Clearly, wholesalers will continue to fight with all their resources any legalization of retailer interstate shipment of wine. The position is not rational, but instead, a knee-jerk reaction that is emotional. The wines the fine wine retailers ship across state lines are wines that were purchased from wholesalers in the first place.
Wineries will not be allies in fine wine retailers attempt to stay relevant in a changing retail environment. Over the past decade, wineries and their trade associations have regularly and consistently supported amendments to direct shipping bills that strip out allowances for out-of-state retailer shipping.
In staunchly opposing retailer to consumer shipping, wineries and their representatives at the California Wine Institute and Free the Grapes have miscalculated. If online sales of wine by the largest online retailers diminish the number of independent wine stores, wineries will have fewer options where their wines can be sold and be put in difficult position with little choice but to embrace whatever deals they are offered by the likes of Amazon.com, Wine.Com, Walmart.com and Total Wine. It’s unlikely those deals will favor wineries. Additionally, wineries have failed to realize that their best customers are not wholesalers, but the retailers that present their wines to the public. Nonetheless, fine wine retailers have no reason to think wineries will support their efforts to stay relevant.
Fine wine retailers have historically organized on a state level and have largely allied themselves with their state’s wholesalers when regulatory issues are debated. If these same fine wine retailers do not change their perspective and see the entire country as their potential marketplace they will slowly be eaten and disposed of by the largest retailers in the country. And there is no indication that their own local wholesalers or wineries will help do anything to stop this evolution in the marketplace.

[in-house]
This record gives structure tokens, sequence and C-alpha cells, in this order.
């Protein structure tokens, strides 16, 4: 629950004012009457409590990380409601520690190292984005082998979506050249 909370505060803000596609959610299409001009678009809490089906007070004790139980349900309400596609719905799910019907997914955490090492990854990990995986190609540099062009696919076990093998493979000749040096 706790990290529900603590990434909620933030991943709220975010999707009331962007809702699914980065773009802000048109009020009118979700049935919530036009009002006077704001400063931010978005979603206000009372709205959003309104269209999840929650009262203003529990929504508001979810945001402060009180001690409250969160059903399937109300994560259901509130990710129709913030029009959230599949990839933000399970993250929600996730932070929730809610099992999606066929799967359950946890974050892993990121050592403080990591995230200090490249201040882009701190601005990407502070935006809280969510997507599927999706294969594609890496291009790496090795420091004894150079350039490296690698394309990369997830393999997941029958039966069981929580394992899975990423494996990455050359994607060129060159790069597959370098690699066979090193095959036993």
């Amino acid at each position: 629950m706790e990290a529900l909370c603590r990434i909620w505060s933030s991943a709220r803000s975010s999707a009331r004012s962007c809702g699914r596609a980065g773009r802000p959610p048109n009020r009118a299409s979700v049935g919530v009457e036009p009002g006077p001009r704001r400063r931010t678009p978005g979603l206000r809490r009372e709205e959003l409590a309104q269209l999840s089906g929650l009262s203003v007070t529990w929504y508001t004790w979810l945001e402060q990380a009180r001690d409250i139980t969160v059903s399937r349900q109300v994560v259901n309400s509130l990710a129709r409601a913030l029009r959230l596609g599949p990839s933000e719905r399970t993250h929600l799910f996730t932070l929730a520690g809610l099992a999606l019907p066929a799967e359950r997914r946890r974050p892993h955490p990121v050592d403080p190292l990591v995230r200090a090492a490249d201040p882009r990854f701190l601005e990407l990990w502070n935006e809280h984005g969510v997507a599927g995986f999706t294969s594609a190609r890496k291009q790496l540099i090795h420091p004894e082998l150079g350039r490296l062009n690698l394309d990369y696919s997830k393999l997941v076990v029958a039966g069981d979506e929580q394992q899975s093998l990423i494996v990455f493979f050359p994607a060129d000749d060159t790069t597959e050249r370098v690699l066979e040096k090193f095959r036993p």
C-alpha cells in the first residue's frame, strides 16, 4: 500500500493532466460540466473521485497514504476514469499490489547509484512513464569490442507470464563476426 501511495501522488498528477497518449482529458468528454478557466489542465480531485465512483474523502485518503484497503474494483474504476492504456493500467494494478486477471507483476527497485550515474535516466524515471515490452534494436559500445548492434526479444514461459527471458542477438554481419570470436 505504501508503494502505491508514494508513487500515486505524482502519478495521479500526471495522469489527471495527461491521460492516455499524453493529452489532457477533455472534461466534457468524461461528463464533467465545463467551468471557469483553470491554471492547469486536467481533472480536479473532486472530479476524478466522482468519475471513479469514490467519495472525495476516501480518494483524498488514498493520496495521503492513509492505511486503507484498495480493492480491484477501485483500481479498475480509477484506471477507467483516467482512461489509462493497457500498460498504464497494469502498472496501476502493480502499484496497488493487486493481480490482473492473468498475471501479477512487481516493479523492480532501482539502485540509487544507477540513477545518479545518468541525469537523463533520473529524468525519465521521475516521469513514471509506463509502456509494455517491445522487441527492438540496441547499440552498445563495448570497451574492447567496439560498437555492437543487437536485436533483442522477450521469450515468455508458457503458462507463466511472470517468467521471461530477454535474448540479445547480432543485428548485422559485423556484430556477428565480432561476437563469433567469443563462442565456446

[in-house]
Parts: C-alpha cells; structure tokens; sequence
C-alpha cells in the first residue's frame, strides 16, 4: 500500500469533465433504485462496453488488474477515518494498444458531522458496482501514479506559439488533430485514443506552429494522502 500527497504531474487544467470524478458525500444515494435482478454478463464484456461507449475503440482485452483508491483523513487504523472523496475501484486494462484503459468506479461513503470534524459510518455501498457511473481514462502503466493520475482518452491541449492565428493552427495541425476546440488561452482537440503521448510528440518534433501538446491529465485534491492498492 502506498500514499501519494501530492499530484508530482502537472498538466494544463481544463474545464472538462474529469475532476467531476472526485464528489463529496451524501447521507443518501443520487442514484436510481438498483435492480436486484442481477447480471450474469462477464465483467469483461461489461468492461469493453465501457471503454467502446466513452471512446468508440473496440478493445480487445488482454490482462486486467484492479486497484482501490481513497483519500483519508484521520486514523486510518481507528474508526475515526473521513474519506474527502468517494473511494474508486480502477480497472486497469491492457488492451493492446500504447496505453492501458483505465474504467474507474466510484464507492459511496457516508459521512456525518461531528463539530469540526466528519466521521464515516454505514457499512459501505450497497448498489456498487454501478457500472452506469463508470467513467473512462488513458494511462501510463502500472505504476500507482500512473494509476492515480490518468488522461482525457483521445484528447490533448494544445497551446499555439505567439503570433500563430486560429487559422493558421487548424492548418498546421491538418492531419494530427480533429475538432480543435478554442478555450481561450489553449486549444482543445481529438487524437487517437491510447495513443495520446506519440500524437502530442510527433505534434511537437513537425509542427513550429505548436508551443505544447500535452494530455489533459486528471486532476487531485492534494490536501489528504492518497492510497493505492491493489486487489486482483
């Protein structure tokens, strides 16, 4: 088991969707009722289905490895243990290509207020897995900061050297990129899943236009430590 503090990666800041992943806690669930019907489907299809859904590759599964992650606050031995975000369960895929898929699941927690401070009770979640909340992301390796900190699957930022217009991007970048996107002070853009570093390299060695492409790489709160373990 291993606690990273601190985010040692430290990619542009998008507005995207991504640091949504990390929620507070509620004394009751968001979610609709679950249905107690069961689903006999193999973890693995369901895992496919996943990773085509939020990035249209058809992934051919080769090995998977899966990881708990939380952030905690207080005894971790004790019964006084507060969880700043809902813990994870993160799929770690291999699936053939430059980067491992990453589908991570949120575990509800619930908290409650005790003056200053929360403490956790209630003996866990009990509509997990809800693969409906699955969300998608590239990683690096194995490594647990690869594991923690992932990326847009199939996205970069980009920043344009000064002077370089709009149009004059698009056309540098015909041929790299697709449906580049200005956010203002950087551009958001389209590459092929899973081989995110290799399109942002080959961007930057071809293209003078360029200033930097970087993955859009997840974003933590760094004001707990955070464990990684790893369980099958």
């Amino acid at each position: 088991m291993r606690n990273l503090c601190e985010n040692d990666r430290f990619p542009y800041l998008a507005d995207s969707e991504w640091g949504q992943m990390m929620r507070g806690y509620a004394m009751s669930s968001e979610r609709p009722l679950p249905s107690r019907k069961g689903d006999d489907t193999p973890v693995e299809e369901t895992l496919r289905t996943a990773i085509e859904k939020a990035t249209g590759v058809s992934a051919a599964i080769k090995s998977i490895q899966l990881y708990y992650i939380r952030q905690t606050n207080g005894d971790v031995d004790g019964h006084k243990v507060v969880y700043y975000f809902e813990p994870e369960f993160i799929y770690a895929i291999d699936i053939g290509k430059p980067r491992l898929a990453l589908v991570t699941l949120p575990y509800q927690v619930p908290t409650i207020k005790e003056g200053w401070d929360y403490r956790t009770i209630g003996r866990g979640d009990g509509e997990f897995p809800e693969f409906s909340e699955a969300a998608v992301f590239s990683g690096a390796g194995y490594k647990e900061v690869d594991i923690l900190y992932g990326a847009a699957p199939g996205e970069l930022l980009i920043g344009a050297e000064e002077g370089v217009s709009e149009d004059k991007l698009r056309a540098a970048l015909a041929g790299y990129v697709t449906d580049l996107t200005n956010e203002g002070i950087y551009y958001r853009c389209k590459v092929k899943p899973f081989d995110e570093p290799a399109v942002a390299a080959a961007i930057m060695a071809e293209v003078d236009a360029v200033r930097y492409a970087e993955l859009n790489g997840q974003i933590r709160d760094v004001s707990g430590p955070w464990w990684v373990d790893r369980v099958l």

The National Association of Wine Retailers is the only organization pursuing changes to the laws that prohibit interstate shipment by retailers. NAWR works to introduce then support legislation changing the laws around retailer to consumer shipments. NAWR also supports litigation that challenges the discriminatory state laws that prevent interstate shipment by retailers.
NAWR has had both success and failure in its efforts. However, given the speed with which the retail environment is currently changing, it is far more likely that NAWR’s efforts will ultimately fail—unless the bulk of America’s progressive fine wine retailers in every state join, fund and support NAWR and its efforts to create a commercial landscape in which fine wine retailers have a fighting chance.
This means retailers supporting the liberalization of wine shipping laws in their own state. Too often fine wine retailers are happy to support or take advantage of liberalized shipping laws in other states, while staunchly opposing retailer wine shipments into their own states. This kind of commercial hypocrisy only leads to being walled off from the rest of the country where the protectionist retailer finds themselves cornered and exposed to the ravenous appetite of massive online retailers and their own state’s wholesalers who happily sit back and watch the independent retailer be devoured.
A recent survey of WineSearcher.com showed that roughly 1,200 retailers across the country take online orders. However, a significant number of these retailers either take online orders only for pickup or for local delivery. Nonetheless, if the even a quarter of all retailers that ship interstate chose to band together, join NAWR, and defend their industry, their power would be nearly unstoppable.
As a fine wine retailer, it’s getting late in the game to consider the future of your industry and your place in it. A wave of change is drawing very near. It’s time to consider your future and your options.
NAWR is located on the Internet at http://www.nawr.org where you can find more information about the battle ahead, the organization and how to join.